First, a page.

Three Kenyan varsities get Sh1.8bn World Bank funding

Three Kenyan universities are set to benefit from a Sh1.8 billion World Bank grant for infrastructure development and training of post-graduate students.

Egerton, Jaramogi Oginga Odinga and Moi universities will each receive Sh600 million to boost their training capacity in value addition and agribusiness, sustainable use of insects as food and animal feed and textile development respectively.

The training is partly intended to curb the emigration of graduates to Western countries where they get better pay for their skills, a phenomenon commonly referred to as brain drain.

World Bank co-ordinating director for regional integration Moustapha Ndiaye said on Monday the three Kenyan universities were part of 24 successful applicants from eastern and southern Africa that would benefit from the Sh14.8 billion grant aimed at churning out 3,500 post graduate students in the next five years.

He said the grant would help to meet the growing demand for skills applicable in industries, agriculture, health, education and applied statistics.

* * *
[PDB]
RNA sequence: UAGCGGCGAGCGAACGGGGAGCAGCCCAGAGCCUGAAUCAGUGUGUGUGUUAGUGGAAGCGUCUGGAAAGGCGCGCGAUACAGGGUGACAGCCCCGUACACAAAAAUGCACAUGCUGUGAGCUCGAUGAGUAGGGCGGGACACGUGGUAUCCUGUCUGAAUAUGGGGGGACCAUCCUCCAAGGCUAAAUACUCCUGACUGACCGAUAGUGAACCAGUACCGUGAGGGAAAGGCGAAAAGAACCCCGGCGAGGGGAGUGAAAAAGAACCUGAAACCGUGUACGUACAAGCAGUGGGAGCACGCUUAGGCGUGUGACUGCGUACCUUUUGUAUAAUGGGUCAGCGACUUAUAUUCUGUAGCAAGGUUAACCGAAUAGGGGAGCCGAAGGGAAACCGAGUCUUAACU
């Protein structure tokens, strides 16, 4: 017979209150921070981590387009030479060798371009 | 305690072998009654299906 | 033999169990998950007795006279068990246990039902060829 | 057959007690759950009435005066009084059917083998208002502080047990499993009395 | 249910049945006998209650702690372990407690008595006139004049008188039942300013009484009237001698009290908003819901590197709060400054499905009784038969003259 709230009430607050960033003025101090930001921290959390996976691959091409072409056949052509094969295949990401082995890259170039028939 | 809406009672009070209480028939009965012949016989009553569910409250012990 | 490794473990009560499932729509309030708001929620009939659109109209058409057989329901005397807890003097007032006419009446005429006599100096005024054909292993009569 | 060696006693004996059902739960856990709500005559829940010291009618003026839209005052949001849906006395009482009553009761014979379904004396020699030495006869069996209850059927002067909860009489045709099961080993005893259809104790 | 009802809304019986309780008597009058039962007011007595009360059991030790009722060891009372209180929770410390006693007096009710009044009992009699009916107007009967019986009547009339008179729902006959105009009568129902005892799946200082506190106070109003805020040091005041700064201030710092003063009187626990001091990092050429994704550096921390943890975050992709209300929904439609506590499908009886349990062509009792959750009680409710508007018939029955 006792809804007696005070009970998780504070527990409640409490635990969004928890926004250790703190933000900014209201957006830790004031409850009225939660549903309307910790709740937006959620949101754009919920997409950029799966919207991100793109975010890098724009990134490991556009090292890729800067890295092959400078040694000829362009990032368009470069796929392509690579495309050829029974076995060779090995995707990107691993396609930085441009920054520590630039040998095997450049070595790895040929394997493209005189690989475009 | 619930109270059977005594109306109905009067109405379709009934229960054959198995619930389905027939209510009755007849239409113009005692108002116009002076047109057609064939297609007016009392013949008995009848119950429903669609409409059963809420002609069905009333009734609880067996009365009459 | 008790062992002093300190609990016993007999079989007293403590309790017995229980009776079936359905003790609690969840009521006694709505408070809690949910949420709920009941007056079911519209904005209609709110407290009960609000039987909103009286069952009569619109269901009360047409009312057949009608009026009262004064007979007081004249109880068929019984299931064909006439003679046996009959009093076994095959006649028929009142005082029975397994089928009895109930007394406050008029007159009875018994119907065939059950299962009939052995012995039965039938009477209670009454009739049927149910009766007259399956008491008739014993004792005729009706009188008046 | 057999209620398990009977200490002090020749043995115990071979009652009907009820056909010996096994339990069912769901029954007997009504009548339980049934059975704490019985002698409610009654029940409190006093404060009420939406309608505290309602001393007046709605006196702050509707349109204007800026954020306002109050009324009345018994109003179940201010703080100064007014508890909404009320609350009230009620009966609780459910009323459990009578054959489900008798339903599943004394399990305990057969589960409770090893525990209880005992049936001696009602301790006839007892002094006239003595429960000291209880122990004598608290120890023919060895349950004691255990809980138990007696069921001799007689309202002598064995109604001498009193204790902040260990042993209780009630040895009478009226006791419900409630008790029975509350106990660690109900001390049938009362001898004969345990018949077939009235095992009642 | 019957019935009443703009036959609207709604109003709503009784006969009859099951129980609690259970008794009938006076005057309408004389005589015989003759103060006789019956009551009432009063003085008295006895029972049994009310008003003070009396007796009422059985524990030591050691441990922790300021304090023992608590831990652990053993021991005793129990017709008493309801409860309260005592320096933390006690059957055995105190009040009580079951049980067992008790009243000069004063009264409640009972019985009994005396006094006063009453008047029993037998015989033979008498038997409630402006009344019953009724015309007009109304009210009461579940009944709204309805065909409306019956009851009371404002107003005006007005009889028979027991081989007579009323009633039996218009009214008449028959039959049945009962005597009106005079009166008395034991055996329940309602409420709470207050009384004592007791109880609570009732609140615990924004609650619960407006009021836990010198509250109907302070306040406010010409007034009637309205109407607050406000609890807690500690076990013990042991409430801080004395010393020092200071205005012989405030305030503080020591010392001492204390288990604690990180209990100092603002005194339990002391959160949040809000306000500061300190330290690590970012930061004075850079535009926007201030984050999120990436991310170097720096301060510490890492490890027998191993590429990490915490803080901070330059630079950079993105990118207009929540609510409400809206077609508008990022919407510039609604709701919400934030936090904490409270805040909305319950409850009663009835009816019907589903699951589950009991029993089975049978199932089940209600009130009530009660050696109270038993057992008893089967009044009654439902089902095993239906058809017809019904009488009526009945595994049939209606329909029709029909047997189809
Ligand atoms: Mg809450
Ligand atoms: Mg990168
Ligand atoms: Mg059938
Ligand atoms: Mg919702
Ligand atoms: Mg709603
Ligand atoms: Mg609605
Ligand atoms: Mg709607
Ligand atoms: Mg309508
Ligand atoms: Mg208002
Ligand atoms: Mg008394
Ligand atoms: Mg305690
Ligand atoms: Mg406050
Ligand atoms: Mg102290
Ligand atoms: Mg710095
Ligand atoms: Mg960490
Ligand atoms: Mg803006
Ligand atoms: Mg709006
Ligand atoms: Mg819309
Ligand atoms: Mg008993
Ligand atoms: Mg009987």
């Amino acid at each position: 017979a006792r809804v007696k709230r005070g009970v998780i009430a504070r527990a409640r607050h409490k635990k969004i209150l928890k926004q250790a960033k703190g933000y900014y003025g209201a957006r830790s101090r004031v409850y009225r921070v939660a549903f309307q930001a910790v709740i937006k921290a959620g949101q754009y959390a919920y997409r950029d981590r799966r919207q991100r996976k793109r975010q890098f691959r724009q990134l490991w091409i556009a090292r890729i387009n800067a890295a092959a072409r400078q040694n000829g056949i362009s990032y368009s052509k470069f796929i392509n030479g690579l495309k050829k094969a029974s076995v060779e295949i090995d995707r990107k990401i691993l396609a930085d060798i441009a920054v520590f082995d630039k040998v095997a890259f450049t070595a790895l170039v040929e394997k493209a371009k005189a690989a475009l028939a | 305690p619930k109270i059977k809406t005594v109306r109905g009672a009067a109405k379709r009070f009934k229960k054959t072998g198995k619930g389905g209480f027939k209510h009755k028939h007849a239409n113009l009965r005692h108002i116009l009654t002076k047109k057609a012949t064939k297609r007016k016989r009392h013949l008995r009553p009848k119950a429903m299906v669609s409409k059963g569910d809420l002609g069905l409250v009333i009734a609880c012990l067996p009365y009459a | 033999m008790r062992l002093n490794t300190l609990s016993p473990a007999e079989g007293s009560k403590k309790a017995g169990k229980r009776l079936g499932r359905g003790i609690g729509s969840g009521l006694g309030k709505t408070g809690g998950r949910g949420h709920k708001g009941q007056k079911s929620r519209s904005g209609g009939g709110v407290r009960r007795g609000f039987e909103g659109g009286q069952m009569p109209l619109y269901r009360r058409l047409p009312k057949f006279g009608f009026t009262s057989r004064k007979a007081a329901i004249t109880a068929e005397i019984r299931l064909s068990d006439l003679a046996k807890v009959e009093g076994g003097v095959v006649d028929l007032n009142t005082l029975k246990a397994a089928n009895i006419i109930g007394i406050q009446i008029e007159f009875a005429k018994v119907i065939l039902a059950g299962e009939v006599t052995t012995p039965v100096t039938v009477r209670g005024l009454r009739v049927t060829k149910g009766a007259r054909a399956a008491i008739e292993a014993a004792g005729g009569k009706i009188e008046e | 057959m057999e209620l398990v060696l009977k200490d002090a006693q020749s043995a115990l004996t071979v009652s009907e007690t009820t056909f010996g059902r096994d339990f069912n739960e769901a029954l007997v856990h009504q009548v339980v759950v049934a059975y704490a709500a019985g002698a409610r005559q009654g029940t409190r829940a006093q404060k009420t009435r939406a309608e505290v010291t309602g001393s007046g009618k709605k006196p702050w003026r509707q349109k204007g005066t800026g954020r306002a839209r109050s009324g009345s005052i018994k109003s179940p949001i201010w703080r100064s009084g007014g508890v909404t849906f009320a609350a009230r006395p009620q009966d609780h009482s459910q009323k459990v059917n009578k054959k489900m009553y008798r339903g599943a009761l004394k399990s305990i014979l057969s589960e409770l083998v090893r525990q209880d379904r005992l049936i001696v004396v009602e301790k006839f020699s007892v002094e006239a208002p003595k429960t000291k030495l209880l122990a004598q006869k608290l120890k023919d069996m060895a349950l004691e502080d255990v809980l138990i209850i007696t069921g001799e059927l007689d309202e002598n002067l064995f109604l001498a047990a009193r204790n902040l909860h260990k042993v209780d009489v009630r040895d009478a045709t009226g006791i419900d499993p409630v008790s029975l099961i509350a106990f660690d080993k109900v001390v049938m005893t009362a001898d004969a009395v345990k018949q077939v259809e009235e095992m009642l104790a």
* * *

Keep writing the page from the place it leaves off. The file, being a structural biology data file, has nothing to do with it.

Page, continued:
The World Bank official spoke when he signed the deal with the Inter-University Commission for Eastern Africa (IUCEA) executive secretary Alexandre Lyambabaje in Nairobi where they agreed to fast-track its implementation to ease the effect of braindrain mainly driven by better perks offered by European and American universities.

“The centres of excellence to be established in host countries will offer research, learning and training opportunities for local students whereby 30 per cent will go into infrastructure development while the rest will be reserved forward of scholarships to Masters and PhD students,” he said.

The World Bank official added that 1,000 scholarships would be reserved for women students.

Mr Ndiaye said the project would also spur exchange of goods and services in eastern and southern Africa, enhancing integration where the select centre of excellence would admit students from across the region.

“The host countries will benefit from collaborative research and training helping bridge the skills gap thereby making students relevant for the job market,” he said.

The IUCEA will also form an oversight team comprising academia, public sector and private sector players to help commercialise gains made by the students through research and development of scalable business ventures.

Prof Lyambabaje said the move gives locals an opportunity to create their own sustainable and applicable solutions.

Other beneficiaries of the World Bank funding include Ethiopia, Malawi, Mozambique, Rwanda, Tanzania, Uganda and Zambia.